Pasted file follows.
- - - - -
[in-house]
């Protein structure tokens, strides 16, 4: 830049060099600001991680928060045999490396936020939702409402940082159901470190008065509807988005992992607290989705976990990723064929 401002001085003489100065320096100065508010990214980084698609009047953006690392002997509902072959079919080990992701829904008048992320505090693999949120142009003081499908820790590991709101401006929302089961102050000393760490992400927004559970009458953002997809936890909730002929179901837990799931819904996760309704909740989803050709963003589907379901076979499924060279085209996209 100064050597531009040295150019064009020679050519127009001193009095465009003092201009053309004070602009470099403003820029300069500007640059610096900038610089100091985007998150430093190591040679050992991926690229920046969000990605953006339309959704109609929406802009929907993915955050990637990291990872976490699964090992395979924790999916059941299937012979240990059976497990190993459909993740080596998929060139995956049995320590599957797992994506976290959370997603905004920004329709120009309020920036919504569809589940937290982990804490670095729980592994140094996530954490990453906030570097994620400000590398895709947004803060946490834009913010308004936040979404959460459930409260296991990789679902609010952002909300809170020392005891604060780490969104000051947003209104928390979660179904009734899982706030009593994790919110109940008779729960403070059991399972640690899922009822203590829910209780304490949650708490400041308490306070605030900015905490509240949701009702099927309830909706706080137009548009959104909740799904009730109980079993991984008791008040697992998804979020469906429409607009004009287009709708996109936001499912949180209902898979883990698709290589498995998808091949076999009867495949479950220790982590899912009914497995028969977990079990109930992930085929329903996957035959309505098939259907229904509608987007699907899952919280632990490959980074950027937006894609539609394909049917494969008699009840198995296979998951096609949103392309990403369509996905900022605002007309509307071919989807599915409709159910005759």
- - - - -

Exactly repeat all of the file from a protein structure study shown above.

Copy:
[in-house]
């Protein structure tokens, strides 16, 4: 830049060099600001991680928060045999490396936020939702409402940082159901470190008065509807988005992992607290989705976990990723064929 401002001085003489100065320096100065508010990214980084698609009047953006690392002997509902072959079919080990992701829904008048992320505090693999949120142009003081499908820790590991709101401006929302089961102050000393760490992400927004559970009458953002997809936890909730002929179901837990799931819904996760309704909740989803050709963003589907379901076979499924060279085209996209 100064050597531009040295150019064009020679050519127009001193009095465009003092201009053309004070602009470099403003820029300069500007640059610096900038610089100091985007998150430093190591040679050992991926690229920046969000990605953006339309959704109609929406802009929907993915955050990637990291990872976490699964090992395979924790999916059941299937012979240990059976497990190993459909993740080596998929060139995956049995320590599957797992994506976290959370997603905004920004329709120009309020920036919504569809589940937290982990804490670095729980592994140094996530954490990453906030570097994620400000590398895709947004803060946490834009913010308004936040979404959460459930409260296991990789679902609010952002909300809170020392005891604060780490969104000051947003209104928390979660179904009734899982706030009593994790919110109940008779729960403070059991399972640690899922009822203590829910209780304490949650708490400041308490306070605030900015905490509240949701009702099927309830909706706080137009548009959104909740799904009730109980079993991984008791008040697992998804979020469906429409607009004009287009709708996109936001499912949180209902898979883990698709290589498995998808091949076999009867495949479950220790982590899912009914497995028969977990079990109930992930085929329903996957035959309505098939259907229904509608987007699907899952919280632990490959980074950027937006894609539609394909049917494969008699009840198995296979998951096609949103392309990403369509996905900022605002007309509307071919989807599915409709159910005759």